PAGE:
Old Dog New Tricks; Many questions


#1

I am trying to use the dm59 method of backwards progression (I think that’s what he calls it) to evaluate my mechanics.
Today I recorded myself and noticed that my ball release is way too high. I am releasing the ball at about my head instead of the NPA way, which says to release past the front foot. Is the ball supposed to be released so far out? It just feels weird. If so, is this what the towel drill (without the stride) tries to teach?

   I also noticed that in the stretch delivery my hands are moving up past my chin as my stride knee comes up.  Is this extra motion wasteful and or have consequences on my delivery?

The rmain eason why I am working on the backwards progression is because I have 2 issues I am trying to fix. 1. I am having a really tough time stopping my lead shoulder from flying out. It’s flying out before foot plant. I know… I know it’s bad but I have tried everything and I can’t stop doing it. 2. I also noticed that at foot plant, my posting foot is still on the rubber and not rotated to laces down. Can anyone give me some pointers on these issues. I am out of ideas and trying to figure out how to fix all this stuff from the end to the start (instead of the other way around)

Thanks


#2

As far as release point there is essentially two schools of thought on that topic.

One would say that high release is important the other would say that you want to release the ball as close to the plate as possible.

I prefer a medium of the two.

When I was going to physical therapy for leg related stuff, my PT had me do towel drills and some other Tom House stuff. Personally, it jacked with my delivery and I was losing power.

I say this but I know that there are guys on the forum that would swear by the towel drill. I’m a guy that prefers to work on the mechanics as a whole on a mound, but that’s me.


#3

[quote=“JKDJose”]I am trying to use the dm59 method of backwards progression (I think that’s what he calls it) to evaluate my mechanics.[/quote] Very good system to work off of, i used it, it worked well, and know my mechanics are much better than they were before i talked to dm59
[quote=“JKDJose”]Today I recorded myself and noticed that my ball release is way too high. I am releasing the ball at about my head instead of the NPA way, which says to release past the front foot. Is the ball supposed to be released so far out? It just feels weird. If so, is this what the towel drill (without the stride) tries to teach?[/quote] I’m not real sure, but some people say the towel drill is a useless drill, some say it’s very useful, i have never done it i guess, but i think i will be trying it this offseason

  [quote="JKDJose"]I also noticed that in the stretch delivery my hands are moving up past my chin as my stride knee comes up.  Is this extra motion wasteful and or have consequences on my delivery?[/quote]i dont think so

[quote=“JKDJose”]The rmain eason why I am working on the backwards progression is because I have 2 issues I am trying to fix. 1. I am having a really tough time stopping my lead shoulder from flying out. It’s flying out before foot plant. I know… I know it’s bad but I have tried everything and I can’t stop doing it. 2. I also noticed that at foot plant, my posting foot is still on the rubber and not rotated to laces down. Can anyone give me some pointers on these issues. I am out of ideas and trying to figure out how to fix all this stuff from the end to the start (instead of the other way around)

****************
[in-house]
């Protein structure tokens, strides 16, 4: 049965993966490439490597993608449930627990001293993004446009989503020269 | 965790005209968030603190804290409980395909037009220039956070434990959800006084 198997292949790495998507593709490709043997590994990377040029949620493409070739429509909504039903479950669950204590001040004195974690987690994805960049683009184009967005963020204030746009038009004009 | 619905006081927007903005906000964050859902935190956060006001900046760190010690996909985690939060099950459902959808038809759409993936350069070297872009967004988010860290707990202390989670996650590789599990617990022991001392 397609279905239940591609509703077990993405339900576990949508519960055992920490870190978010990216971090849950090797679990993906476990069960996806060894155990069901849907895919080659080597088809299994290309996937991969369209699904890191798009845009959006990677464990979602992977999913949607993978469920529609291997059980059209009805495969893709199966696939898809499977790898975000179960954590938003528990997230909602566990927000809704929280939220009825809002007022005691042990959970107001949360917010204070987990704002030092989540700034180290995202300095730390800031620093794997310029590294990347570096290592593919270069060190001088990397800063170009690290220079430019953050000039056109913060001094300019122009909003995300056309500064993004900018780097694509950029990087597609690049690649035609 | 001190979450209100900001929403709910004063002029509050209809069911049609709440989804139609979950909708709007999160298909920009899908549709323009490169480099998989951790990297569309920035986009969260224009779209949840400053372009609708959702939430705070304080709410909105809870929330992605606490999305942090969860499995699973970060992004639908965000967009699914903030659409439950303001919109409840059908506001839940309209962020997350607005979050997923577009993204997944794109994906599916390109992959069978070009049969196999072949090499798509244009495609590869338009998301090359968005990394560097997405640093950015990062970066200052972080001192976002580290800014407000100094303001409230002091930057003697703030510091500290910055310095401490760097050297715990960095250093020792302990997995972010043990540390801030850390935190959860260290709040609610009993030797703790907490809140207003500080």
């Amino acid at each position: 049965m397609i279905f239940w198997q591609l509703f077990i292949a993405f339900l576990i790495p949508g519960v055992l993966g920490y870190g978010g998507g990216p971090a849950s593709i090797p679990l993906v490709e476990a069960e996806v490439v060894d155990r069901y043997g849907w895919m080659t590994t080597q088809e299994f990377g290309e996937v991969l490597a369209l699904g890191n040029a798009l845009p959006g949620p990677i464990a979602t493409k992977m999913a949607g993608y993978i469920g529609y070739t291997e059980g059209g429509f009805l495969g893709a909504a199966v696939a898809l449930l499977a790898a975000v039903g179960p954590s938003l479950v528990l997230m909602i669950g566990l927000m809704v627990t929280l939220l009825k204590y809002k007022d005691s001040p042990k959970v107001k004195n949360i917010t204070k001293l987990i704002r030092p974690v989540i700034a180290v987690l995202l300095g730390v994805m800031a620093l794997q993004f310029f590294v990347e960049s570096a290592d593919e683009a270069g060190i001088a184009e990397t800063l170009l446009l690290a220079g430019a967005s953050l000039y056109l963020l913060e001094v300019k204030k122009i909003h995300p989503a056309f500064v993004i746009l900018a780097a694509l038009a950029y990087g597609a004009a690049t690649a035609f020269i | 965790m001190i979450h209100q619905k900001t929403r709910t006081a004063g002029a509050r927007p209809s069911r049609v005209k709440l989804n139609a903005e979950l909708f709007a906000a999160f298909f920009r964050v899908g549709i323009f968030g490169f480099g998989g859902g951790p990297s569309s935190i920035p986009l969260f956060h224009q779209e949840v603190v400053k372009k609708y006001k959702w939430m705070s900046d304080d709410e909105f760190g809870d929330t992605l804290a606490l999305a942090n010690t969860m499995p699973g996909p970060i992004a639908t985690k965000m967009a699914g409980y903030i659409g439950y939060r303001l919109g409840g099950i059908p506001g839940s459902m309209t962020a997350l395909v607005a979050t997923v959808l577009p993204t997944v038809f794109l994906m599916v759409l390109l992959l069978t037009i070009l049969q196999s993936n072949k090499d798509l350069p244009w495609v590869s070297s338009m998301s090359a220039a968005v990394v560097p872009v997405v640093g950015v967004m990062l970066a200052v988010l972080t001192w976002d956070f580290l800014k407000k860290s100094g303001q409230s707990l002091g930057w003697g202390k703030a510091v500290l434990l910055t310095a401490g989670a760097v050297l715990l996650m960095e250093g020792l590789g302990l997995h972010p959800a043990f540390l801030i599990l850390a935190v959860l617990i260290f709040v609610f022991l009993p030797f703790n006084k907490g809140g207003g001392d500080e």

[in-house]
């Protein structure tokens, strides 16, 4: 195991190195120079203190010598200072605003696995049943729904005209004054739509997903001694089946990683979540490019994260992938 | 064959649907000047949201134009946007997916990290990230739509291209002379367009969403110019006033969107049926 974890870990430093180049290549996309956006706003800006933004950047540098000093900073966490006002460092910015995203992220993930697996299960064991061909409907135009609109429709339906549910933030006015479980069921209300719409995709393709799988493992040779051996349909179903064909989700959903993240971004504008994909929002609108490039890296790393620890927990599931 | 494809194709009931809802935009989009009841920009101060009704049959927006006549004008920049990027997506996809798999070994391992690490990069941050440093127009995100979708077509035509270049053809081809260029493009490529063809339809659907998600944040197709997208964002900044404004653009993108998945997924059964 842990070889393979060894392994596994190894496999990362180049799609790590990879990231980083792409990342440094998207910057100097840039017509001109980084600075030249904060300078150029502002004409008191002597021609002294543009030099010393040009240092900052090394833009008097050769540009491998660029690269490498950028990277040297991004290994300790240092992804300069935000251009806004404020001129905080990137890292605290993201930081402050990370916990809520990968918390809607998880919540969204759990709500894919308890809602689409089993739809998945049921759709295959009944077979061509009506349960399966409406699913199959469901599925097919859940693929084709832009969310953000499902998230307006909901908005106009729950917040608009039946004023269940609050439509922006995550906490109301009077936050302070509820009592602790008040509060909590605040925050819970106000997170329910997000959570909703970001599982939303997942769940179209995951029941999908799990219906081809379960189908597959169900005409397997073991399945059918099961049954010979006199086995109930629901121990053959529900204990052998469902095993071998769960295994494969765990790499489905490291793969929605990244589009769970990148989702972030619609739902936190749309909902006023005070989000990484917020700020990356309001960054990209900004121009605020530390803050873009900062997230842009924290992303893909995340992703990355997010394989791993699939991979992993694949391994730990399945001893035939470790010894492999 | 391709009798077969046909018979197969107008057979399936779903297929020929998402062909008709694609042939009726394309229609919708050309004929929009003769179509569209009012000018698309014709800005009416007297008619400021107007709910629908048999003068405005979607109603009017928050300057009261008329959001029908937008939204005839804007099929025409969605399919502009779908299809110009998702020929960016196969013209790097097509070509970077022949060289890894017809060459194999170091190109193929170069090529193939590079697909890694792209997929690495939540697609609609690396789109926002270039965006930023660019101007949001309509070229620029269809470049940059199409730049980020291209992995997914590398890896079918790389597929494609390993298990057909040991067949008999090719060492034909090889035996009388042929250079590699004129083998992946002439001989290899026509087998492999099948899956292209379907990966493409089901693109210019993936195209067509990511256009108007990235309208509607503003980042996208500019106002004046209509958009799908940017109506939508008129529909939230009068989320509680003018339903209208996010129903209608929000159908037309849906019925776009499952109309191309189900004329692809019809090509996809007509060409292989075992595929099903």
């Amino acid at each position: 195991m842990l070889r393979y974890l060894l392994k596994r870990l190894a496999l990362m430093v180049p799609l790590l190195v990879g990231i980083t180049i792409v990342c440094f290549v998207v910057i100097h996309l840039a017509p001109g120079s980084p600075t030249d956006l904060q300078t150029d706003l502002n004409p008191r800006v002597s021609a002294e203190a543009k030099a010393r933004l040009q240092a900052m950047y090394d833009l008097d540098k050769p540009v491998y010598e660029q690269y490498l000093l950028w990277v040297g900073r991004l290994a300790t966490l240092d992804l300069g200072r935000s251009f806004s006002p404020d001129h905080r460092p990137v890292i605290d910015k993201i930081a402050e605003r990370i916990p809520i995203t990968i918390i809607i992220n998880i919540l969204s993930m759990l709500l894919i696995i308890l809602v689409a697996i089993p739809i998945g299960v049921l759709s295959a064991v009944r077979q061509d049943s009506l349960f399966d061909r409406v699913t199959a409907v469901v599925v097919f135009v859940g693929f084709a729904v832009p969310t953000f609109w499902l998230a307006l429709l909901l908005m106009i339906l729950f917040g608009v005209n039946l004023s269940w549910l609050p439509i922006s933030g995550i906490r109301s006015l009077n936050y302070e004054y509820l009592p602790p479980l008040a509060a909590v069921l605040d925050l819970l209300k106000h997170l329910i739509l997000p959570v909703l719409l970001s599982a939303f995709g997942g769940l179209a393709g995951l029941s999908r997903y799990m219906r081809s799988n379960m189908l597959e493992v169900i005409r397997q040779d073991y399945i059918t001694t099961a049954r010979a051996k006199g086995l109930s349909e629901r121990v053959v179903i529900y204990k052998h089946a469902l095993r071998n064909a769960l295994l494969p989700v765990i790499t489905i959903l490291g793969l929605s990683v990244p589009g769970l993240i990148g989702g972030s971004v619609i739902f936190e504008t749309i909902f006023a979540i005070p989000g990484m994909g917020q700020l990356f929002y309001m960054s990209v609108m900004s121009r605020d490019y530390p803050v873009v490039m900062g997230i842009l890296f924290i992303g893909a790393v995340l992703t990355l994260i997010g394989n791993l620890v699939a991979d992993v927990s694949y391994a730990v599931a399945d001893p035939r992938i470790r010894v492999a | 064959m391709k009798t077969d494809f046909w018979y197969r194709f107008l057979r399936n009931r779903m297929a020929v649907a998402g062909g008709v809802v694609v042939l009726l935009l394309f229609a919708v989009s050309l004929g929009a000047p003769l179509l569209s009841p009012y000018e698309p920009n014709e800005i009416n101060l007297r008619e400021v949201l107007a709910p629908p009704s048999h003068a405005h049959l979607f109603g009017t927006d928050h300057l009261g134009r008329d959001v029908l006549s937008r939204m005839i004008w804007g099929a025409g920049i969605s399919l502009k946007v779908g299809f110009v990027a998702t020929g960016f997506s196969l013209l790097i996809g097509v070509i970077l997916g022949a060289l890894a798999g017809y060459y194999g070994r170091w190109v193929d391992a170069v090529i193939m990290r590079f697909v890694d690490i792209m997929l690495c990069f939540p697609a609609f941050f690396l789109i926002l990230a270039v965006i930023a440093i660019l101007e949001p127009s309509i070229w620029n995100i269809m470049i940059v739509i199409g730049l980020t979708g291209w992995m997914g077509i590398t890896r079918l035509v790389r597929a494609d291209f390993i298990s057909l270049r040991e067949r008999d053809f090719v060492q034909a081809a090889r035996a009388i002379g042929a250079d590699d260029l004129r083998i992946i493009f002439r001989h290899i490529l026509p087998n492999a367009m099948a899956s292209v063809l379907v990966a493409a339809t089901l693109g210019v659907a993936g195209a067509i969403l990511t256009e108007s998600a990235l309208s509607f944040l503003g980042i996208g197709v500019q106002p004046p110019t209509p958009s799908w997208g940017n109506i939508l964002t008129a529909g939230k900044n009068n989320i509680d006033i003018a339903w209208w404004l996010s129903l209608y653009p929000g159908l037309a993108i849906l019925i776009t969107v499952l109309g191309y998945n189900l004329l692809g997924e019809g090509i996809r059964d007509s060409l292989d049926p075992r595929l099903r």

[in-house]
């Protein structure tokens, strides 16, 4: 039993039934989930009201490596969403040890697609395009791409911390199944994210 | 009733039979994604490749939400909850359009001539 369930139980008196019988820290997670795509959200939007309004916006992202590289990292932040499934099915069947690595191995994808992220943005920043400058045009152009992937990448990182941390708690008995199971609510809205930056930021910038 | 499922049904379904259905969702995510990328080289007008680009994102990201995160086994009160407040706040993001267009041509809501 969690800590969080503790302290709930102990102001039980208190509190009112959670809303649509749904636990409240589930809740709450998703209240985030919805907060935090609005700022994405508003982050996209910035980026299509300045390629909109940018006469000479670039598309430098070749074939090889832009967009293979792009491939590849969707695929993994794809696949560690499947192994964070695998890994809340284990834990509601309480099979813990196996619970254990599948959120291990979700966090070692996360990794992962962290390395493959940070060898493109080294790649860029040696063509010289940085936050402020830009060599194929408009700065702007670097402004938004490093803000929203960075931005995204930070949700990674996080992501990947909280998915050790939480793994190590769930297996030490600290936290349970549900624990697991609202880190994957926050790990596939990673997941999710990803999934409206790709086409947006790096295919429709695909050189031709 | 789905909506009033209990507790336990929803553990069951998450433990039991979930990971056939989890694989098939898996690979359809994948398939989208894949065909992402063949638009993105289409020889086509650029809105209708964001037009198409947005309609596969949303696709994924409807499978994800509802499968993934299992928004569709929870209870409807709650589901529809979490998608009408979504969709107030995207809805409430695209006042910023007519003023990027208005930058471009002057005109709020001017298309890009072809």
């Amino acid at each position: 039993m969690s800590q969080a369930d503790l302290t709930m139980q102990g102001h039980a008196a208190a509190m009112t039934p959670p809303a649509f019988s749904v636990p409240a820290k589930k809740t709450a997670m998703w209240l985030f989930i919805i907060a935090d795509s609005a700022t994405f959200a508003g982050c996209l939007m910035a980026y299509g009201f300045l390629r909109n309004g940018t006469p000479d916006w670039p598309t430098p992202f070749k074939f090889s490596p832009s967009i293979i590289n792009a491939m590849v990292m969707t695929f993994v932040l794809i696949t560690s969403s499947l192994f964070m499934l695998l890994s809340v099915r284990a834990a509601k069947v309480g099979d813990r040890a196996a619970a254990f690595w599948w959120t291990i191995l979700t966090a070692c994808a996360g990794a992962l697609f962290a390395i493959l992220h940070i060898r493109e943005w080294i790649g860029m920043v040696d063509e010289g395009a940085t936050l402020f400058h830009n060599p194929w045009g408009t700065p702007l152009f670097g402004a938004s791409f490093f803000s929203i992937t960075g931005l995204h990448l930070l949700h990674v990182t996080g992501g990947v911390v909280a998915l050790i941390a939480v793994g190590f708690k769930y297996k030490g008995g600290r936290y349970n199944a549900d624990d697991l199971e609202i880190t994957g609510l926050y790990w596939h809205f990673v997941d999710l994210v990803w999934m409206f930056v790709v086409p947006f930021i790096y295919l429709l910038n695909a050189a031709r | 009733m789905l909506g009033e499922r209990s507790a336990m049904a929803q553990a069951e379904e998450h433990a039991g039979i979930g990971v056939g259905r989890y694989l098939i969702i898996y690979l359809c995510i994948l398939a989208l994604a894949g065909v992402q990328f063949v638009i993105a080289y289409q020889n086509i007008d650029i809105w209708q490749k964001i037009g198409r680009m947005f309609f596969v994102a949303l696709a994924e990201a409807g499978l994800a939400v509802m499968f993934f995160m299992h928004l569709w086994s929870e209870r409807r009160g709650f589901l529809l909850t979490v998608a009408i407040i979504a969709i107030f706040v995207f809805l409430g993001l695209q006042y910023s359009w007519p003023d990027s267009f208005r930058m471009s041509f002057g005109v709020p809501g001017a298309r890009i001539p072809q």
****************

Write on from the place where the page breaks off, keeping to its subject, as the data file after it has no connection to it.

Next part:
Thanks[/quote]sounds a lot like me…work hard go after it and you’ll be fine[/quote]


#4

[quote=“JKDJose”]I am trying to use the dm59 method of backwards progression (I think that’s what he calls it) to evaluate my mechanics.
Today I recorded myself and noticed that my ball release is way too high. I am releasing the ball at about my head instead of the NPA way, which says to release past the front foot. Is the ball supposed to be released so far out? It just feels weird. If so, is this what the towel drill (without the stride) tries to teach?[/quote]
If you release the ball out front, you will give the batter less time to see and react to the ball. You will also get better movement on your breaking pitches - a higher release point makes it harder get over the top of the ball to create a lot of spin.

It is important to note that your release point is a result of your mechanics leading up to it. You don’t just arbitrarily change your release point - you change your mechanics to allow your release point to happen where it should.

That said, the purpose of the towel drill is to practice your total mechanics. If you put it together without cheating (e.g. lunging), then you should be able to hit the target (at a distance of stride plus 5 heal-to-toe steps). Hitting the target is feedback - not the goal. The goal of the drill is to have perfect mechanics.

A high break of the hands sometimes leads to a long, time-consuming arm motion and that could have implications on your timing.

Early shoulder rotation will often move the release point back and up so it sounds like if you fix this problem then your release point should move out front more. Without seeing you, it’s hard to give you advice on how to correct the problem. But some general advice I can offer is to make sure you’re not pulling or dropping the glove.


#5

Thanks for responding I really appreciate it. I finally have some vide of me throwing in the basement. Please mind the mess.

I really want to improve. So please Roger and Tanner… evaluate my mechanics. Thanks.